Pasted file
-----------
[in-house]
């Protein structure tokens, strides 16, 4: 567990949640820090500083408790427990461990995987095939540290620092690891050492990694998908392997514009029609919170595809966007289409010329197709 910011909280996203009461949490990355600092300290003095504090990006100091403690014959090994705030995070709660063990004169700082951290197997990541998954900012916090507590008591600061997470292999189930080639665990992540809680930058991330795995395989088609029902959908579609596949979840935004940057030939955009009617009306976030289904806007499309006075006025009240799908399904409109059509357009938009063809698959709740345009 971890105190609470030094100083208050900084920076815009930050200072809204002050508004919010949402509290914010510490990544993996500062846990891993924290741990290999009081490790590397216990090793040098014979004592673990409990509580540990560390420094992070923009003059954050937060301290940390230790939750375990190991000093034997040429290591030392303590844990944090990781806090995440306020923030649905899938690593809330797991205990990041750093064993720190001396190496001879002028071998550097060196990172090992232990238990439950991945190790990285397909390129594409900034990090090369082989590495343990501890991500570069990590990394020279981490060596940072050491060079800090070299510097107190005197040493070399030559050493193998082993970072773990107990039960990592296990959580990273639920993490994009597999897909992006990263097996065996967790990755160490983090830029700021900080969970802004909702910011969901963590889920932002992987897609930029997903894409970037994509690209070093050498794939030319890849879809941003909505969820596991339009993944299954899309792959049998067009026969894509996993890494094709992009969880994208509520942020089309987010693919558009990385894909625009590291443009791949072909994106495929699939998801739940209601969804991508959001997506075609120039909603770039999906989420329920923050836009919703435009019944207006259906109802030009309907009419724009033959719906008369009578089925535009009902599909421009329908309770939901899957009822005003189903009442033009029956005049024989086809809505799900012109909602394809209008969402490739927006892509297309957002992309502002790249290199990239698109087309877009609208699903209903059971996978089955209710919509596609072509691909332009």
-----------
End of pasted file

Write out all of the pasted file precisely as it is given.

[in-house]
């Protein structure tokens, strides 16, 4: 567990949640820090500083408790427990461990995987095939540290620092690891050492990694998908392997514009029609919170595809966007289409010329197709 910011909280996203009461949490990355600092300290003095504090990006100091403690014959090994705030995070709660063990004169700082951290197997990541998954900012916090507590008591600061997470292999189930080639665990992540809680930058991330795995395989088609029902959908579609596949979840935004940057030939955009009617009306976030289904806007499309006075006025009240799908399904409109059509357009938009063809698959709740345009 971890105190609470030094100083208050900084920076815009930050200072809204002050508004919010949402509290914010510490990544993996500062846990891993924290741990290999009081490790590397216990090793040098014979004592673990409990509580540990560390420094992070923009003059954050937060301290940390230790939750375990190991000093034997040429290591030392303590844990944090990781806090995440306020923030649905899938690593809330797991205990990041750093064993720190001396190496001879002028071998550097060196990172090992232990238990439950991945190790990285397909390129594409900034990090090369082989590495343990501890991500570069990590990394020279981490060596940072050491060079800090070299510097107190005197040493070399030559050493193998082993970072773990107990039960990592296990959580990273639920993490994009597999897909992006990263097996065996967790990755160490983090830029700021900080969970802004909702910011969901963590889920932002992987897609930029997903894409970037994509690209070093050498794939030319890849879809941003909505969820596991339009993944299954899309792959049998067009026969894509996993890494094709992009969880994208509520942020089309987010693919558009990385894909625009590291443009791949072909994106495929699939998801739940209601969804991508959001997506075609120039909603770039999906989420329920923050836009919703435009019944207006259906109802030009309907009419724009033959719906008369009578089925535009009902599909421009329908309770939901899957009822005003189903009442033009029956005049024989086809809505799900012109909602394809209008969402490739927006892509297309957002992309502002790249290199990239698109087309877009609208699903209903059971996978089955209710919509596609072509691909332009």